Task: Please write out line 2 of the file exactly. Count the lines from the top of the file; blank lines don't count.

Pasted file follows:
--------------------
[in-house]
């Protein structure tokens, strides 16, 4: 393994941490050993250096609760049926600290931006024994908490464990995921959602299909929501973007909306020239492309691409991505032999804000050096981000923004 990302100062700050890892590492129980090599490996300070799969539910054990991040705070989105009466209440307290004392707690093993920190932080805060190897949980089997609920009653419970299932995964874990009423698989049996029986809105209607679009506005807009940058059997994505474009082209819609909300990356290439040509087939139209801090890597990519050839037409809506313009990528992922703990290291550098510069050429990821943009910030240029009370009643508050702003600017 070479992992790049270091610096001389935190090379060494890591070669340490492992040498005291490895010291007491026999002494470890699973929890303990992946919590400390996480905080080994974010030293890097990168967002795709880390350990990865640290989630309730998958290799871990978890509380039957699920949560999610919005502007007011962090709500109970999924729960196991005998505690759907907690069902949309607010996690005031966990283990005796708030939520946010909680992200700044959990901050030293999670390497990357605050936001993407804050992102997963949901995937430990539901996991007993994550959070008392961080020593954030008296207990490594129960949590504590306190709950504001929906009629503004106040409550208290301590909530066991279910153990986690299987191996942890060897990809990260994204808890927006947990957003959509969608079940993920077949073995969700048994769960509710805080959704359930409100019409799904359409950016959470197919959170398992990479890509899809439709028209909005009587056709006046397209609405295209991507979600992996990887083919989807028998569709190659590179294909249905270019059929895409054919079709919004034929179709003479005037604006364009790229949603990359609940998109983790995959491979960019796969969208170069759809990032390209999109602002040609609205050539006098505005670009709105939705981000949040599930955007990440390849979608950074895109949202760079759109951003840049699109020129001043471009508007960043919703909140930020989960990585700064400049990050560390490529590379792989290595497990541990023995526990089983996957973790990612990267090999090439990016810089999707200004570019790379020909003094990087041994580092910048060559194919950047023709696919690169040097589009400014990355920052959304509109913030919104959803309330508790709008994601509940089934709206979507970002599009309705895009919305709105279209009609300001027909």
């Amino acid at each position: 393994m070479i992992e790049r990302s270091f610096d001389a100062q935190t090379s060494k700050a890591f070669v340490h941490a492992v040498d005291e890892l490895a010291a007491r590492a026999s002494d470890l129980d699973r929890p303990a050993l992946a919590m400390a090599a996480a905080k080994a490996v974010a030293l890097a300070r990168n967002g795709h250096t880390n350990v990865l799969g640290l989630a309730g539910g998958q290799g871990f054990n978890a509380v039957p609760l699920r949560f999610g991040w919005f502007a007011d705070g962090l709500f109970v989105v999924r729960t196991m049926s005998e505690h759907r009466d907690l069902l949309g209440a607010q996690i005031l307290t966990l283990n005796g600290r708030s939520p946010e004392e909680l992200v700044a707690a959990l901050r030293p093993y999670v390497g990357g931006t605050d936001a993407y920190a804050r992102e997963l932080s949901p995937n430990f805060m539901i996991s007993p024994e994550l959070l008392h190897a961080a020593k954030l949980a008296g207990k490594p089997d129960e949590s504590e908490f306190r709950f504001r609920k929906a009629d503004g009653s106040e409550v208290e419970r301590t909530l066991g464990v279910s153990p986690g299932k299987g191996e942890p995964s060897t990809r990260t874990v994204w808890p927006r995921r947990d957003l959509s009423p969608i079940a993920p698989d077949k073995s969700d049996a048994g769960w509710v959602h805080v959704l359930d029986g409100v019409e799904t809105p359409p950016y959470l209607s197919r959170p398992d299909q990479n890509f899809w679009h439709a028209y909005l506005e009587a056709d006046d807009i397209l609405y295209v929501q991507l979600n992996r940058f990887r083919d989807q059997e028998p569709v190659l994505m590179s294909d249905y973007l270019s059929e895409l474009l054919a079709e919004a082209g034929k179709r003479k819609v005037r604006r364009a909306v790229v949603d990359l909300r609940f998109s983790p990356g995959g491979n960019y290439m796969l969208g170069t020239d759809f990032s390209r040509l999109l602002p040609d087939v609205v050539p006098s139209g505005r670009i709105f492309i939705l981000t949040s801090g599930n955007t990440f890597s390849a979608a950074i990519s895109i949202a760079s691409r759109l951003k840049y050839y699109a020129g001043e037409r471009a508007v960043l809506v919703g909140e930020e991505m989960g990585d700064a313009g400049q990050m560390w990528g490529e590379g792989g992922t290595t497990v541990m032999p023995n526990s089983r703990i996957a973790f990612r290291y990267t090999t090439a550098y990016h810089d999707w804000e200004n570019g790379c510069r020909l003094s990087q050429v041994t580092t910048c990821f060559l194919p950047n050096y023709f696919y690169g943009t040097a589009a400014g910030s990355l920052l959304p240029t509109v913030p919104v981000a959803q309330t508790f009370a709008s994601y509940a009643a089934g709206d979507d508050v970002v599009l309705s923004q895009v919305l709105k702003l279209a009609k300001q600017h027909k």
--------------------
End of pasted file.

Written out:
């Protein structure tokens, strides 16, 4: 393994941490050993250096609760049926600290931006024994908490464990995921959602299909929501973007909306020239492309691409991505032999804000050096981000923004 990302100062700050890892590492129980090599490996300070799969539910054990991040705070989105009466209440307290004392707690093993920190932080805060190897949980089997609920009653419970299932995964874990009423698989049996029986809105209607679009506005807009940058059997994505474009082209819609909300990356290439040509087939139209801090890597990519050839037409809506313009990528992922703990290291550098510069050429990821943009910030240029009370009643508050702003600017 070479992992790049270091610096001389935190090379060494890591070669340490492992040498005291490895010291007491026999002494470890699973929890303990992946919590400390996480905080080994974010030293890097990168967002795709880390350990990865640290989630309730998958290799871990978890509380039957699920949560999610919005502007007011962090709500109970999924729960196991005998505690759907907690069902949309607010996690005031966990283990005796708030939520946010909680992200700044959990901050030293999670390497990357605050936001993407804050992102997963949901995937430990539901996991007993994550959070008392961080020593954030008296207990490594129960949590504590306190709950504001929906009629503004106040409550208290301590909530066991279910153990986690299987191996942890060897990809990260994204808890927006947990957003959509969608079940993920077949073995969700048994769960509710805080959704359930409100019409799904359409950016959470197919959170398992990479890509899809439709028209909005009587056709006046397209609405295209991507979600992996990887083919989807028998569709190659590179294909249905270019059929895409054919079709919004034929179709003479005037604006364009790229949603990359609940998109983790995959491979960019796969969208170069759809990032390209999109602002040609609205050539006098505005670009709105939705981000949040599930955007990440390849979608950074895109949202760079759109951003840049699109020129001043471009508007960043919703909140930020989960990585700064400049990050560390490529590379792989290595497990541990023995526990089983996957973790990612990267090999090439990016810089999707200004570019790379020909003094990087041994580092910048060559194919950047023709696919690169040097589009400014990355920052959304509109913030919104959803309330508790709008994601509940089934709206979507970002599009309705895009919305709105279209009609300001027909």